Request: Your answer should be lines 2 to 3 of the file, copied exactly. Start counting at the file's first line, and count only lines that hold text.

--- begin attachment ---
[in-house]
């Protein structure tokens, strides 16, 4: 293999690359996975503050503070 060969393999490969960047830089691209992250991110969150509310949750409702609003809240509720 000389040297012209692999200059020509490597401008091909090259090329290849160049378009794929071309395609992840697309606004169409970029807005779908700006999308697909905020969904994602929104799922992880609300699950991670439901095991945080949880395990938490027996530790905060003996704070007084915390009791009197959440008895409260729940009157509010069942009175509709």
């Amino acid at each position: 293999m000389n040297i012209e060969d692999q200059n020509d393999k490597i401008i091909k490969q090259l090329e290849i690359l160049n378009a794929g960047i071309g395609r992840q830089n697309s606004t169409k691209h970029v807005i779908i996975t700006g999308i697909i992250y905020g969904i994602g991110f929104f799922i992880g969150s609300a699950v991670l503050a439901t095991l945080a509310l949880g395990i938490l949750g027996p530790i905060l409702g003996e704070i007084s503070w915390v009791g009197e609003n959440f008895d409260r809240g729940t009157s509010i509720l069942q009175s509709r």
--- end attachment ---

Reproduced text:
């Protein structure tokens, strides 16, 4: 293999690359996975503050503070 060969393999490969960047830089691209992250991110969150509310949750409702609003809240509720 000389040297012209692999200059020509490597401008091909090259090329290849160049378009794929071309395609992840697309606004169409970029807005779908700006999308697909905020969904994602929104799922992880609300699950991670439901095991945080949880395990938490027996530790905060003996704070007084915390009791009197959440008895409260729940009157509010069942009175509709």
């Amino acid at each position: 293999m000389n040297i012209e060969d692999q200059n020509d393999k490597i401008i091909k490969q090259l090329e290849i690359l160049n378009a794929g960047i071309g395609r992840q830089n697309s606004t169409k691209h970029v807005i779908i996975t700006g999308i697909i992250y905020g969904i994602g991110f929104f799922i992880g969150s609300a699950v991670l503050a439901t095991l945080a509310l949880g395990i938490l949750g027996p530790i905060l409702g003996e704070i007084s503070w915390v009791g009197e609003n959440f008895d409260r809240g729940t009157s509010i509720l069942q009175s509709r």